Camera War – DSLR vs. MILC
Have you ever wandered into your local camera store, and noticed that there are many bulky DSLR cameras sitting alongside the smaller, stylish MILCs (Mirrorless Interchangeable-Lens Camera) in the display cases? What are the differences? Which one should you get? I’ll tell you what I know and let you make the decision.
Cameras were designed to capture light reflected off objects. Prior to digital cameras, there were two light paths for light to travel through the camera. The first one was through the lens and onto the film; the second one goes through the viewfinder on top of the camera, allowing photographers to see what is being captured. However, there is one problem: the pictures always look slightly different from what the photographer sees through the viewfinder.
SLRs, the predecessors of DSLRs, were designed to address this problem. In SLRs and DSLRs, the only path that light travels is through the lens. A mirror is placed in between the lens and the film or sensor to reflect the light in the direction of the viewfinder. When the shutter is activated, the mirror is moved aside to allow the light to reach the film or sensor.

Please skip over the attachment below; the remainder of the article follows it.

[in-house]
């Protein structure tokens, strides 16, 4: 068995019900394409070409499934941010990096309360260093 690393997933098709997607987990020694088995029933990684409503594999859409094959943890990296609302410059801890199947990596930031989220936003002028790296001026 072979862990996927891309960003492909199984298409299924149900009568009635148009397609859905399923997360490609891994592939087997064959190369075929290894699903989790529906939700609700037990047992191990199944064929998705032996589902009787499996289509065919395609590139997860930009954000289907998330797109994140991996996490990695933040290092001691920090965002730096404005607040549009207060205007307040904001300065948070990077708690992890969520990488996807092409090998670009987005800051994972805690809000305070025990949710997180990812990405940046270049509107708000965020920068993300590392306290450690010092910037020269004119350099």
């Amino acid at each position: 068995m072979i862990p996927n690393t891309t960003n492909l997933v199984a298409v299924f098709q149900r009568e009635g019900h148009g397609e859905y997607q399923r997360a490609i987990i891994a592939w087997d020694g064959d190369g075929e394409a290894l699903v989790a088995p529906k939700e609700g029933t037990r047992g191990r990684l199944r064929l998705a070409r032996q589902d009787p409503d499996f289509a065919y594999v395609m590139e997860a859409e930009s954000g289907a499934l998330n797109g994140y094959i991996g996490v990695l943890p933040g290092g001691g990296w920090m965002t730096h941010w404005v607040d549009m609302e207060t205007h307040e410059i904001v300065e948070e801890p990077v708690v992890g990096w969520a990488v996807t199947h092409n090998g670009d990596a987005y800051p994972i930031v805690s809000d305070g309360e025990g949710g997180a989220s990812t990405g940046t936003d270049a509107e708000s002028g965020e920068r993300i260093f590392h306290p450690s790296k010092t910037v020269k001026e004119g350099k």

MILCs, the late comers in the camera market, were designed to provide similar functions to the DSLRs while offering other characteristics that better suit non-photographers. MILCs are significantly smaller than DSLRs, have similar designs to DSLRs, but have the mirror removed from the design altogether.
MILCs are so popular that the market saw significant growth in 2012 as many consumers switched to MILCs and left their point-and-shoot digital cameras behind. The biggest selling points of MILCs are: their portability and image quality. Because these cameras are lightweight and small in size, they can be carried in handbags or even the pockets, making them ideal to bring along to everyday activities. They are also stylish, which caters to the younger, more style-conscious consumer, and the touch screen LCD displays provide a user friendly interface to operate the cameras.
On the other hand, the DSLRs’ physical size actually works in their favor in many ways. First, DSLRs almost always feature larger sensors than MILCs, giving them the advantage in image quality and performance in dim, low-light environments. They also have faster auto-focus capability, allowing photographers to make multiple consecutive shots at high speed, a must-have feature for action photography. Another advantage DSLRs have is the ability to use external flash units. This gives the images better, more natural lighting than the built-in flash on MILCs. Lastly, because DSLRs carry larger batteries and do not rely on LCD displays to operate, they have a longer battery life and are better suited for shooting in places with limited access to power.
DSLRs and MILCs target different customer groups, and you should carefully consider your needs before making the decision. If you are thinking of purchasing a camera, which one do you choose?